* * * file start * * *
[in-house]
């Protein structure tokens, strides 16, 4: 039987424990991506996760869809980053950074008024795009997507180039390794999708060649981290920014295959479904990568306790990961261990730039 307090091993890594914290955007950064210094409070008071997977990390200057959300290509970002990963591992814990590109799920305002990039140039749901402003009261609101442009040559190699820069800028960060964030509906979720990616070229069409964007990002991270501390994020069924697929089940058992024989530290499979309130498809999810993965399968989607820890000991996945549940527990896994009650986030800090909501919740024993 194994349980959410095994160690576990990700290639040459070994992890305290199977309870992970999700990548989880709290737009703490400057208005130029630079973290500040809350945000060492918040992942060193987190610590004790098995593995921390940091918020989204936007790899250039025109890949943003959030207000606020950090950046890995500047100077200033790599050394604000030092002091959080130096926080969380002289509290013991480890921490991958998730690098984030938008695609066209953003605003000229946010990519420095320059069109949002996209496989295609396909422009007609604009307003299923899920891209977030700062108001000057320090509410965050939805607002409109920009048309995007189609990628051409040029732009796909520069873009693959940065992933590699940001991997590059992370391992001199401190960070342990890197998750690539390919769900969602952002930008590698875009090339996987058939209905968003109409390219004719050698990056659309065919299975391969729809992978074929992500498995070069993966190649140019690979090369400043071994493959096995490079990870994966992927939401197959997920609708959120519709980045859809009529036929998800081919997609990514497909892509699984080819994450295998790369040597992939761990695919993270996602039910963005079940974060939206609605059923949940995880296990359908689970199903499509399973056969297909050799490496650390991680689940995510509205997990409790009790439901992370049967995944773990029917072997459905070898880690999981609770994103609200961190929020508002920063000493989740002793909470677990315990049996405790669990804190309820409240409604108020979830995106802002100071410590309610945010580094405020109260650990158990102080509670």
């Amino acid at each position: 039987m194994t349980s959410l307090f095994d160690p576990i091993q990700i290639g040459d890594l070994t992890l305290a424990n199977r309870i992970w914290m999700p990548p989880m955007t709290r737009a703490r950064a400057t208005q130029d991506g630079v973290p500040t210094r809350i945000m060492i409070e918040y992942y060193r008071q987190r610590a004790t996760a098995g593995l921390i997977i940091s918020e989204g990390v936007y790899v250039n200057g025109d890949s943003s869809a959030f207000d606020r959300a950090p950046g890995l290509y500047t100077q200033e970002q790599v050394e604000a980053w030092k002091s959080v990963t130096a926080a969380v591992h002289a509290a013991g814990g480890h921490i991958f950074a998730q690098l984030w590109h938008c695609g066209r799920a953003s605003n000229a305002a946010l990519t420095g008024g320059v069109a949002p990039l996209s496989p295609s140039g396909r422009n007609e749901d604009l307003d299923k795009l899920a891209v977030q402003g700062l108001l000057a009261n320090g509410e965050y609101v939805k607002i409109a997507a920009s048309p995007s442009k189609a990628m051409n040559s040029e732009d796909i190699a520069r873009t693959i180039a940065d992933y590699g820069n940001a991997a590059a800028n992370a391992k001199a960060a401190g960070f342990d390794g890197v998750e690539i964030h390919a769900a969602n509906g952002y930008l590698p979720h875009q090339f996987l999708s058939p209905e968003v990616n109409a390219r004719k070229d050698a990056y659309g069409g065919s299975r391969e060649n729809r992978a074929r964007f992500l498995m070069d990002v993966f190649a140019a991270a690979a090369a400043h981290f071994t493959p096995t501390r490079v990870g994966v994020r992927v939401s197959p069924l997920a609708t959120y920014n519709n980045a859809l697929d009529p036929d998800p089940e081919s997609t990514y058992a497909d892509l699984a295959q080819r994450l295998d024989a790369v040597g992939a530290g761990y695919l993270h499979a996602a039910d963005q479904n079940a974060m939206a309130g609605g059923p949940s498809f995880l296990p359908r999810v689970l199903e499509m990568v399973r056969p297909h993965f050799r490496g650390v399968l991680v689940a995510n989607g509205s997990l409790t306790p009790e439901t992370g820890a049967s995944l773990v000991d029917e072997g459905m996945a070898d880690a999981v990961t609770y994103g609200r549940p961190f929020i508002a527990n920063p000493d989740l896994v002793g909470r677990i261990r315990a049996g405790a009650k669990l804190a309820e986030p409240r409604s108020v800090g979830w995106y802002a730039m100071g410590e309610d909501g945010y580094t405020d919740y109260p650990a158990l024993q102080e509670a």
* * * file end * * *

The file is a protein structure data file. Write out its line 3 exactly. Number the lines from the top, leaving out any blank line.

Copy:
């Amino acid at each position: 039987m194994t349980s959410l307090f095994d160690p576990i091993q990700i290639g040459d890594l070994t992890l305290a424990n199977r309870i992970w914290m999700p990548p989880m955007t709290r737009a703490r950064a400057t208005q130029d991506g630079v973290p500040t210094r809350i945000m060492i409070e918040y992942y060193r008071q987190r610590a004790t996760a098995g593995l921390i997977i940091s918020e989204g990390v936007y790899v250039n200057g025109d890949s943003s869809a959030f207000d606020r959300a950090p950046g890995l290509y500047t100077q200033e970002q790599v050394e604000a980053w030092k002091s959080v990963t130096a926080a969380v591992h002289a509290a013991g814990g480890h921490i991958f950074a998730q690098l984030w590109h938008c695609g066209r799920a953003s605003n000229a305002a946010l990519t420095g008024g320059v069109a949002p990039l996209s496989p295609s140039g396909r422009n007609e749901d604009l307003d299923k795009l899920a891209v977030q402003g700062l108001l000057a009261n320090g509410e965050y609101v939805k607002i409109a997507a920009s048309p995007s442009k189609a990628m051409n040559s040029e732009d796909i190699a520069r873009t693959i180039a940065d992933y590699g820069n940001a991997a590059a800028n992370a391992k001199a960060a401190g960070f342990d390794g890197v998750e690539i964030h390919a769900a969602n509906g952002y930008l590698p979720h875009q090339f996987l999708s058939p209905e968003v990616n109409a390219r004719k070229d050698a990056y659309g069409g065919s299975r391969e060649n729809r992978a074929r964007f992500l498995m070069d990002v993966f190649a140019a991270a690979a090369a400043h981290f071994t493959p096995t501390r490079v990870g994966v994020r992927v939401s197959p069924l997920a609708t959120y920014n519709n980045a859809l697929d009529p036929d998800p089940e081919s997609t990514y058992a497909d892509l699984a295959q080819r994450l295998d024989a790369v040597g992939a530290g761990y695919l993270h499979a996602a039910d963005q479904n079940a974060m939206a309130g609605g059923p949940s498809f995880l296990p359908r999810v689970l199903e499509m990568v399973r056969p297909h993965f050799r490496g650390v399968l991680v689940a995510n989607g509205s997990l409790t306790p009790e439901t992370g820890a049967s995944l773990v000991d029917e072997g459905m996945a070898d880690a999981v990961t609770y994103g609200r549940p961190f929020i508002a527990n920063p000493d989740l896994v002793g909470r677990i261990r315990a049996g405790a009650k669990l804190a309820e986030p409240r409604s108020v800090g979830w995106y802002a730039m100071g410590e309610d909501g945010y580094t405020d919740y109260p650990a158990l024993q102080e509670a």